Jargon[edit | edit source]
pH - a measure of the acidity of the water. Most fresh water sources have a pH of 6-8. The ocean's pH is ~8.3. A pH above 7 is considered preferable because enteric pathogens prefer a pH below 7.
Enteric Pathogen - diseases which attack the digestive system such as Typhoid and Cholera
Sedimentation - passing the water through a very calm, pond like structure so that the solids will settle out.
Coagulation - using chemicals such as allum to accelerate sedimentation.
Turbidity - the cloudiness of the water
Contaminants[edit | edit source]
There are many types of contaminates, each of which must be tested for individually. Water treatement options are then evaluated based on the presence or absence of these contaminants.
|Contamination types||Contamination Agents||Comments|
|Physical||Particles and suspended solids||It is common to experience large seasional variance in quantity of particles and suspended solids. When choosing intake location, consideration of the natural features such as flood terracing should be made to optimize the placement of the intake|
|Biological||Faecal waste||Faecal contamination is detected via the methods described in Water Quality Field Testing and approprate treatment methods determined based on those results. Common diseases spreat through Faecal contaminataion include cholera and typhoid fever.|
|Algae||Algae can result in bad taste. It is difficult to remove with coagulants and can speed up deterioration of sand filters. Bankside filtration can help to avoid these problems|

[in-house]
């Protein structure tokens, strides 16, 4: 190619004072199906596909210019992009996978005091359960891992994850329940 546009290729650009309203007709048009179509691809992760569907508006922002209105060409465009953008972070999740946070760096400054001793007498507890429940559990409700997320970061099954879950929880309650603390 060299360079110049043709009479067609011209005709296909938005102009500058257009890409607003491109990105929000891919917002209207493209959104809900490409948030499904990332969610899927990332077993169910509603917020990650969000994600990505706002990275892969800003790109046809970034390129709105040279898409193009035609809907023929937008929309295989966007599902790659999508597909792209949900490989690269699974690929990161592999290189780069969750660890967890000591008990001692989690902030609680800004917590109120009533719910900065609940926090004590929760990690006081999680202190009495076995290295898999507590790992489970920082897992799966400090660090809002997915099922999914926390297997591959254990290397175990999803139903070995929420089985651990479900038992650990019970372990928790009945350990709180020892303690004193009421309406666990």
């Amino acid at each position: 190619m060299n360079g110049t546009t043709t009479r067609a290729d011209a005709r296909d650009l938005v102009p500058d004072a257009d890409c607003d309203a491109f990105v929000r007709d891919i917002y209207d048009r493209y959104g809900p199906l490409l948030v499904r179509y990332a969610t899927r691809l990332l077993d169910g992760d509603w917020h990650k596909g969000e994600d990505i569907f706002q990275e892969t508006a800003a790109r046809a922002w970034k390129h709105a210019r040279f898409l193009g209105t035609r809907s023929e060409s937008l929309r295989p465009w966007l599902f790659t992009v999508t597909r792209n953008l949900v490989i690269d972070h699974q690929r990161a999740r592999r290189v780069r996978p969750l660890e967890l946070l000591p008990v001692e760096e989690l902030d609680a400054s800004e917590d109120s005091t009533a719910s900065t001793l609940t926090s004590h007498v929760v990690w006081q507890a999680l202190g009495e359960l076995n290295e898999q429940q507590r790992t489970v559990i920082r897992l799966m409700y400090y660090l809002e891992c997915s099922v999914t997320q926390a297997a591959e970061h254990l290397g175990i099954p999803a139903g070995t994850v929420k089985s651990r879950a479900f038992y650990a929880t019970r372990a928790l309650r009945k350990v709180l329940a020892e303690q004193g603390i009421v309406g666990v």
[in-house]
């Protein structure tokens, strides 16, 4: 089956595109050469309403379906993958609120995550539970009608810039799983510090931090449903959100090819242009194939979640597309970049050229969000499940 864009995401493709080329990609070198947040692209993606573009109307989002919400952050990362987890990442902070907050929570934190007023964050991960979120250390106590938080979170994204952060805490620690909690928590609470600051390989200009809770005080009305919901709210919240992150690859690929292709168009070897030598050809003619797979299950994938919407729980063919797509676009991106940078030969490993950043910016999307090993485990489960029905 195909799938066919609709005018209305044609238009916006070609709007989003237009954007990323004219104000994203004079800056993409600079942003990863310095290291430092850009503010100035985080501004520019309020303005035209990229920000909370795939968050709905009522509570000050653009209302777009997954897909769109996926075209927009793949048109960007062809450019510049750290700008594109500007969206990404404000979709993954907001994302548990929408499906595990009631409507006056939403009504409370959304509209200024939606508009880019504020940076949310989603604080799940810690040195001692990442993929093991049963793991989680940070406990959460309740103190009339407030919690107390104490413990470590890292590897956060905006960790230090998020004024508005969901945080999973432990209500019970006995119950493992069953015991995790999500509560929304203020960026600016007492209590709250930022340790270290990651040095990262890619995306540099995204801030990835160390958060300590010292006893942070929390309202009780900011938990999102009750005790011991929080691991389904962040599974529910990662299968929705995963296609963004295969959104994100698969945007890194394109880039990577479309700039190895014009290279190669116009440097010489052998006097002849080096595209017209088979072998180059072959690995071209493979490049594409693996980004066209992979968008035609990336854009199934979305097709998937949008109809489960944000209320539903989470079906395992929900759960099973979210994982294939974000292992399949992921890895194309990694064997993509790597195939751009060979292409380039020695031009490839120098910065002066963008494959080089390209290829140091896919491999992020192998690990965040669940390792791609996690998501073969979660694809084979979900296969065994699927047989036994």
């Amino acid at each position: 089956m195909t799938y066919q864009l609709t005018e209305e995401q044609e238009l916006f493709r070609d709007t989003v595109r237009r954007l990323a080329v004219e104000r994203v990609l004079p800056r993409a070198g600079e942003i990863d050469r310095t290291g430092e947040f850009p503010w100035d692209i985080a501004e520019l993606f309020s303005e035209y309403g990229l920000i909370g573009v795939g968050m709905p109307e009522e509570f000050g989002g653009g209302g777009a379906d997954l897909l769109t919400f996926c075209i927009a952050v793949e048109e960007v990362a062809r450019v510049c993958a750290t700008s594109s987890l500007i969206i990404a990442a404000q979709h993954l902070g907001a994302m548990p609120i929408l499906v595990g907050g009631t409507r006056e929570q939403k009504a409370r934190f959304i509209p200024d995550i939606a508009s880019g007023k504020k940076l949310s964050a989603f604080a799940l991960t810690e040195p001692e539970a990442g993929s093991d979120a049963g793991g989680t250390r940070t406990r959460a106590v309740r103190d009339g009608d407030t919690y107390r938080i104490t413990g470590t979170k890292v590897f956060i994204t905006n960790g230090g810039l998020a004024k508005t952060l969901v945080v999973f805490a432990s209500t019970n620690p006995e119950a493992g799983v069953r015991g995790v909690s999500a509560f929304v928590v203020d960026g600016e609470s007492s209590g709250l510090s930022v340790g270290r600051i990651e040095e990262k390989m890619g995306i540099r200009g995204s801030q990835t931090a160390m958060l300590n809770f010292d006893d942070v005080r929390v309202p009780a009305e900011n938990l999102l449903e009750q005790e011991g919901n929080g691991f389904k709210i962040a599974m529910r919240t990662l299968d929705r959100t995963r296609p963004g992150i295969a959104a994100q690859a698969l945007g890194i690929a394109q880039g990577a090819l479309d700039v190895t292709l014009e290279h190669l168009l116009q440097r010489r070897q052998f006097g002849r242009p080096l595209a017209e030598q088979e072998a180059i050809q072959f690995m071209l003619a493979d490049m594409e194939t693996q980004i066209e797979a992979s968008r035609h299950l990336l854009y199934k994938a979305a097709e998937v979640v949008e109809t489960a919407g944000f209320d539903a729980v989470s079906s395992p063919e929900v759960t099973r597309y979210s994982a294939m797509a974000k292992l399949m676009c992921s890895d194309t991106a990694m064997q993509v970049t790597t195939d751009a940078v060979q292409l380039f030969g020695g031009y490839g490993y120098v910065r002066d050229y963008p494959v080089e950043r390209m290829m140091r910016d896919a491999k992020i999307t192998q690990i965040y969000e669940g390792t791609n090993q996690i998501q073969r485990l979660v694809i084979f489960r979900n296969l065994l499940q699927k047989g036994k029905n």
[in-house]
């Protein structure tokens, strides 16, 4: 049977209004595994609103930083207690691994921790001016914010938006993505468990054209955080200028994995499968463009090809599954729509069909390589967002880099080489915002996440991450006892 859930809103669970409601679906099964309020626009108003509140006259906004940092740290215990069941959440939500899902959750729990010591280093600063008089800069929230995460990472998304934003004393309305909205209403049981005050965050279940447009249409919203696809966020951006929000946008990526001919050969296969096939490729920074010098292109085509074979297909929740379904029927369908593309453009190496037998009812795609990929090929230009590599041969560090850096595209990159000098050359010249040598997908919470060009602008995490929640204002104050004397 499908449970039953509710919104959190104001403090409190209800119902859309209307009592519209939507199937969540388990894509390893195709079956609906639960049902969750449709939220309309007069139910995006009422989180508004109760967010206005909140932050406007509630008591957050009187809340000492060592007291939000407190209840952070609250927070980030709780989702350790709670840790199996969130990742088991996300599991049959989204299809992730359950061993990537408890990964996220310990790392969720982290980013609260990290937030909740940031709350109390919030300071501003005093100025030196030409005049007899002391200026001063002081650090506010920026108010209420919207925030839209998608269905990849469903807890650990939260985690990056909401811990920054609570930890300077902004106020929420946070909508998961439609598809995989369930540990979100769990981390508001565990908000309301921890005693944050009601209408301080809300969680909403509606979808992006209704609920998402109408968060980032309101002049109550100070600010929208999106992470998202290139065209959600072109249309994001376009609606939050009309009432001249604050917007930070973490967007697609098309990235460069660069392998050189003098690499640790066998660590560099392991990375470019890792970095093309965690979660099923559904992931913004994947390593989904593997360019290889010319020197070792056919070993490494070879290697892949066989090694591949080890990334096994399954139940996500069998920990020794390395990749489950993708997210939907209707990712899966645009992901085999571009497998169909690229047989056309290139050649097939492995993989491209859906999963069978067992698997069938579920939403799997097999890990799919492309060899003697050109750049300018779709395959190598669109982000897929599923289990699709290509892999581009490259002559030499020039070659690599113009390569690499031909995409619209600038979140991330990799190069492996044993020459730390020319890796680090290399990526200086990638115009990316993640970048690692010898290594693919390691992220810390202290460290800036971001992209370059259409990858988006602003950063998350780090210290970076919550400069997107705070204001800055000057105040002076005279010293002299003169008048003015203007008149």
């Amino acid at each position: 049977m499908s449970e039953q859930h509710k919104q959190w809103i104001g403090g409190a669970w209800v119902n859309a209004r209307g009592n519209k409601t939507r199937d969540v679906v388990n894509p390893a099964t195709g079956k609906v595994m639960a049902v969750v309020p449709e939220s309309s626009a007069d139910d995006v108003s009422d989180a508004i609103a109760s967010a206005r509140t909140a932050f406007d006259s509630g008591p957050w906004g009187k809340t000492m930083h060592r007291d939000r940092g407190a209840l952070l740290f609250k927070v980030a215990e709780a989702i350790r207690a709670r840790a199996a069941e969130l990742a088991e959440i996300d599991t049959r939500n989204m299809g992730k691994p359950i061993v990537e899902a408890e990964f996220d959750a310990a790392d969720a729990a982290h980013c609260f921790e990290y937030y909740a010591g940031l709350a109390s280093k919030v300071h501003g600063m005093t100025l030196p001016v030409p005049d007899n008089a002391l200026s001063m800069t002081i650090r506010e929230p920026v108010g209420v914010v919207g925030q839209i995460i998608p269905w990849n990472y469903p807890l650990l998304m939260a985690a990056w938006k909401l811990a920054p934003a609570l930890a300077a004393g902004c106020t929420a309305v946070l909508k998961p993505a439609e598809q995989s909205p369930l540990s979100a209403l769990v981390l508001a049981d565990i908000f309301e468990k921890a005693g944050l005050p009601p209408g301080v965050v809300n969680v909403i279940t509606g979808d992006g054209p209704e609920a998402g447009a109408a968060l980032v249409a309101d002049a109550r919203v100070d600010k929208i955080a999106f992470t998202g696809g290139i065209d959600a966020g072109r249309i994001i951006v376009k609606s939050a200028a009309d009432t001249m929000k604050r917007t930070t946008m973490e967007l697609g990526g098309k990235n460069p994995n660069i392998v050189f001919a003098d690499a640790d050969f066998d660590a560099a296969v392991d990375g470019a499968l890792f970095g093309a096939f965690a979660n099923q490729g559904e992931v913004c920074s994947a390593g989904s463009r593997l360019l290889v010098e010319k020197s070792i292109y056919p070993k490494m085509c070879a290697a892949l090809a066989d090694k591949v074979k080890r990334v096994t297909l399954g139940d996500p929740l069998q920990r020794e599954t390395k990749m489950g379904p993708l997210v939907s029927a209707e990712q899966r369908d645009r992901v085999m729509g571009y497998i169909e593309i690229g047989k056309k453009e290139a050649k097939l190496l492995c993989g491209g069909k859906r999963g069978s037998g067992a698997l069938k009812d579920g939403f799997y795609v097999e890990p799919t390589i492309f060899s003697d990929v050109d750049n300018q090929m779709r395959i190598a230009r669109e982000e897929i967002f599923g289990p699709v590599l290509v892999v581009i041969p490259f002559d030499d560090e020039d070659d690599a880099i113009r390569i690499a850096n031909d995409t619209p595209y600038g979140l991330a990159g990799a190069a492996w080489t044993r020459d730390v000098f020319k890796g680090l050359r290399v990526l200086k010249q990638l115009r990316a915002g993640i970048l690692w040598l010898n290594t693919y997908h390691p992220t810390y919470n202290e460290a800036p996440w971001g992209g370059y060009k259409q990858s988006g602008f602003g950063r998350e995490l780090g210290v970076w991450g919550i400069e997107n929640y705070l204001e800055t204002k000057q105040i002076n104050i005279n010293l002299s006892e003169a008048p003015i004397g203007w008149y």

|Chemical||Minerals, soil type||High salinity (due to the presense of Sodium ions) is treated with expensive procedures such as reverse osmosis and distillation. pH (due to the presence or lack of Hydrogen ions) must also be considered as its levels influence coagulant and chlorine dosages and contact times
The pH and salinity of different sources can vary, even though the sources may be in a close proximity. pH is an important factor where treatment involves the addition of coagulants (alum etc) as the quantity to be added is influenced by pH, as is the contact time for chlorine.
Turbidity[edit | edit source]
If it is found that your water has NTU greater than 5, a sedimentation test should be conducted. The results of the sedimentation test will determine if sedimentation alone is adequate and if so, how large a sedimentation basin is required. Also, if sedimentation is ineffective at removing the suspended solids, coagulation may be necessary.
Some information can be obtained visually. If the water is greenish, organic material is present. If large particles are present, sedimentation is likely to be effective. If the particles are microscopic, coagulation is more likely to be necessary.
pH[edit | edit source]
pH levels can be tested with a pool tester and should be between 6.5 and 8.5. Chlorine reaction times are slowed above a pH of 8. Allum effectiveness is reduced for pH outside of
Total Dissolved Solids[edit | edit source]
Fecal Coliform[edit | edit source]
Coliform W are a classification of bacteria based on their shape and response to dyes. Some species of Coliform are found in the feces of warm blooded animals. These bacteria are not harmful but indicate the presence of a health risk. In an emergency, the presence of Coliform can be used as the sole determinant of water quality. See Emergency water quality field testing for details on how to detect Coliform in the field.
Iron[edit | edit source]
In low quantities, iron is a required nutrient for all known organisms. However it should be limited to 3mg/l and can be measured with a simple comparator